After many years observing and documenting cheetah activity, I was finally given the opportunity to photograph a cheetah in full flight towards the camera. “Down the barrel” as it is known to the wildlife photographer. This world-renowned cheetah was the amazing Malaika. We had been observing her for several days without a sign of a hunt, when suddenly one morning, she sprung to life and let fly at a large male impala. This was one of the longest chases I have ever seen, lasting several minutes before “the Angel” as she is known in Swahili, turned her pray towards me and took him down within a few feet of our vehicle. This image has earned accolades from around the world and is presently hanging proudly in our office.

“Tano Bora”

Male cheetahs will often form coalitions with other males when they leave their mother. This group, known on the Masai Mara as the “Fast Five”, has become a formidable force on the plains, readily taking prey at will. I was fortunate enough to see them here at rest. With the cats obviously comfortable with our presence, I was able to get low down to capture them from a low angle giving a pleasing view of these fantastic animals.

“The Stand Off”

Having failed a hunt attempt on these Thomson’s gazelles, this female cheetah has given in for now. As long as the gazelles keep her in sight, they will be able to outrun her now that she is tired. Both parties seem to know this is the case, and so accept this “quid pro quo” situation and carry on their daily duties. This gave me a great chance to snap this unusual situation.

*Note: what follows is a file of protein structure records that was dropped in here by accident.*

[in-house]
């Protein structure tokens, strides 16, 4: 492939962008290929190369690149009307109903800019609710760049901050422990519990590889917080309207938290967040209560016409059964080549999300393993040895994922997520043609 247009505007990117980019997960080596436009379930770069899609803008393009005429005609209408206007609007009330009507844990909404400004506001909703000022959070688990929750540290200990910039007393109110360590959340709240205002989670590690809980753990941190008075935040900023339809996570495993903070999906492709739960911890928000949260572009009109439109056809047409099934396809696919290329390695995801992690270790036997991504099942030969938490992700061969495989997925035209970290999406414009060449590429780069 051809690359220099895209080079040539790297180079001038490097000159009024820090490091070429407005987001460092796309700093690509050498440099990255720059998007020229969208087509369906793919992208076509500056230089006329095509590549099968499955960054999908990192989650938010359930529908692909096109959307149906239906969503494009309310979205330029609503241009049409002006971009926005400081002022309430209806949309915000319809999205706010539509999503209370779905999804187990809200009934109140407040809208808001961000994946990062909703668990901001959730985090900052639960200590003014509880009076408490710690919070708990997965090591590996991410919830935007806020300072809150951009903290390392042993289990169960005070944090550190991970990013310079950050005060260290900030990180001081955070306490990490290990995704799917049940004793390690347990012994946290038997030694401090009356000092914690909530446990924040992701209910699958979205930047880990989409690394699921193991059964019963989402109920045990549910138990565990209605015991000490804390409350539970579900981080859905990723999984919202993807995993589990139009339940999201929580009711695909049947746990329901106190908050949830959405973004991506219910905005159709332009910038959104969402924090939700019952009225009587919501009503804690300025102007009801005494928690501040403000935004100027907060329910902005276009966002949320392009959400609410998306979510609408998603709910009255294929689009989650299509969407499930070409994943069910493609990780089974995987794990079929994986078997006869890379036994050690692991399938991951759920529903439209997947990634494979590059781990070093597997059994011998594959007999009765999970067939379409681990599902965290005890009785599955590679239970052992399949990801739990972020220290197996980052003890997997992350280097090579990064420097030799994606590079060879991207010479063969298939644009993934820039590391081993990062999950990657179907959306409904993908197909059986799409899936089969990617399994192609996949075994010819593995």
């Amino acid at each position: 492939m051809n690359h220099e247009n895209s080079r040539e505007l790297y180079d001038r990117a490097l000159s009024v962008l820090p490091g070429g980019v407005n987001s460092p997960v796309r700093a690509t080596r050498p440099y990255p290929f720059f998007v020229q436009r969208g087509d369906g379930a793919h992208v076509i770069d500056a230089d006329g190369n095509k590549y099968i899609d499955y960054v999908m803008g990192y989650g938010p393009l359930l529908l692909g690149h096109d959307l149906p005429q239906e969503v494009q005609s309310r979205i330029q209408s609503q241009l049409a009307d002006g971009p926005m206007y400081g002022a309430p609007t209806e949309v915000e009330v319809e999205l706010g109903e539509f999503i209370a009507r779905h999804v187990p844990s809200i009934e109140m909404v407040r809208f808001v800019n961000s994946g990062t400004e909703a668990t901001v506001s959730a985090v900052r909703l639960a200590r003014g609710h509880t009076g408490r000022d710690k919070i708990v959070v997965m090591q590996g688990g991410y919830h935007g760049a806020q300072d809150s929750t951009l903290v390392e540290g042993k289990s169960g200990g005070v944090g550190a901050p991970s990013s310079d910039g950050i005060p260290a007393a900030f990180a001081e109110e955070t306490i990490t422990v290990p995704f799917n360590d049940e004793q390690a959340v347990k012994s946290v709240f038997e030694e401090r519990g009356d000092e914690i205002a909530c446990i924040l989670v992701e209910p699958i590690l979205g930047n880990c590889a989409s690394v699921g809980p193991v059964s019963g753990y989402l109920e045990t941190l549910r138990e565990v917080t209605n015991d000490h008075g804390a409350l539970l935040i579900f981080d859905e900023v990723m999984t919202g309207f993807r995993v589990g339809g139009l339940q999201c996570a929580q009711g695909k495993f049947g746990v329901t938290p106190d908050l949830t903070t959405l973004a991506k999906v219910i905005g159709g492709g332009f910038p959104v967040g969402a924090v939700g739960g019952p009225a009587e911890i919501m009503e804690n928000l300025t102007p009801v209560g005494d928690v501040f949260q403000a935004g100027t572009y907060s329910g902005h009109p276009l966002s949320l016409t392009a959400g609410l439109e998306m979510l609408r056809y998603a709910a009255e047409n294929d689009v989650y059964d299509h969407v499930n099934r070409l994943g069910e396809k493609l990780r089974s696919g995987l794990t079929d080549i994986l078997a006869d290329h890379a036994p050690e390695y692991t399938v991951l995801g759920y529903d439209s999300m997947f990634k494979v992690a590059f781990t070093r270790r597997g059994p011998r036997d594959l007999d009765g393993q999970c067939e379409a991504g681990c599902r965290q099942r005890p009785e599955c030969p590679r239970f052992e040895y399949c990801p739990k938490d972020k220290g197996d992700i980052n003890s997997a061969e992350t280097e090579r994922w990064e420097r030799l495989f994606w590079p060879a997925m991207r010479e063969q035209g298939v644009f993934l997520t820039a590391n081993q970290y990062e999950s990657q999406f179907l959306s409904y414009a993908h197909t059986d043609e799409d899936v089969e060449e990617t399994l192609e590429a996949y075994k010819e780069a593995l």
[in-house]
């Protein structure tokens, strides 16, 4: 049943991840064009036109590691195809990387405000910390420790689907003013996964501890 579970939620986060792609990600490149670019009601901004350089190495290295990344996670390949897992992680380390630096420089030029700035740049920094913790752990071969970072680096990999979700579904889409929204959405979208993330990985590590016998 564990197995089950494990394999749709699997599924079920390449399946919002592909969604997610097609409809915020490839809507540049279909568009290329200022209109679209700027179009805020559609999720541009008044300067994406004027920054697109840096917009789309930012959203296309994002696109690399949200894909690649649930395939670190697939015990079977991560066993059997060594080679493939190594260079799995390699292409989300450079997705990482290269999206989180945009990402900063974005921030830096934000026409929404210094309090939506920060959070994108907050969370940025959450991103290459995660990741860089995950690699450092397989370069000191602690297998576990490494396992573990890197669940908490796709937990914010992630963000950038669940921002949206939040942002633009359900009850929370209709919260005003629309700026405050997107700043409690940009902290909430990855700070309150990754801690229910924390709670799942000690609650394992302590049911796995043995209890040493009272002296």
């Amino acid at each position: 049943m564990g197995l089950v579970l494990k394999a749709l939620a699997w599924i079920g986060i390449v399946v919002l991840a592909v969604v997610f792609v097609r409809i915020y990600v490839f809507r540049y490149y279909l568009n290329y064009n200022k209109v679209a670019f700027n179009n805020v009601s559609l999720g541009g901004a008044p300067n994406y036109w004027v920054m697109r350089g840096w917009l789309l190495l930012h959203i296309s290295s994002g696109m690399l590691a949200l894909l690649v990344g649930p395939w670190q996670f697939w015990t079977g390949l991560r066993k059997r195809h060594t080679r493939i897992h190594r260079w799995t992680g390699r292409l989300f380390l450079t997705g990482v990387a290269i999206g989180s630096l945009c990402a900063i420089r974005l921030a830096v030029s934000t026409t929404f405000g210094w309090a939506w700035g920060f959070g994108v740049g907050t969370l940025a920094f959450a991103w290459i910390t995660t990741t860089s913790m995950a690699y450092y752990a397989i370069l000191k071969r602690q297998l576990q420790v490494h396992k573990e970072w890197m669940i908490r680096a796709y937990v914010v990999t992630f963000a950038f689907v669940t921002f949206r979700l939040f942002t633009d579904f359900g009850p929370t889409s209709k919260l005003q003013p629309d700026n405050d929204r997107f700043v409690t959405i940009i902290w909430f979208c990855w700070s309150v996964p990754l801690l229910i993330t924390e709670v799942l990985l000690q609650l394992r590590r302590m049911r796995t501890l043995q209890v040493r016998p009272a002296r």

“Sitting Pretty”

We had observed these three siblings since they were born. A mischievous trio indeed, rarely sitting still at all, let alone together. With their mother on the termite mound beside them, I was able to get a lovely low angle image of them. Fortunately, they all looked at me at the same time,which is unusual as groups of cheetahs usually look in different directions to give maximum viewing coverage.

“Lone Butterfly”

A simple yet effective shot of a female cheetah wending her way across the savannah. With perfect early morning light, I was able to take time to get the shot composed correctly. Little did I know until editing later, that my beautiful cheetah had been photo bombed by a butterfly. Sometimes you just get lucky!

“Look Out”

This female cheetah had decided to take a look out in the lower boughs of an ancient fig tree. Though she was not hungry, her natural instincts will always tell her to keep an active eye open. From here she can observe the activities of the ungulates around her and give her an idea of where her next meal may be found. I could not resist taking this shot of her in all her glory and of course, that amazing fig tree.

“In The Last Of The Light”

This was one of my first encounters of a cheetah in the wild. Our guide Simon had news of a young male cheetah very close to our camp. “Would we like to take a look?”, he asked! Though we were losing light fast, there was only one answer, “yes please, quickly!” After a very short and fast drive, Simon found the cheetah. It was a magical moment. As the light faded away, this wonderful young cat sat almost posing for me as he looked all around him. As the last rays of sunlight illuminated him through the branches of a nearby croton bush, I was able to capture the moment forever.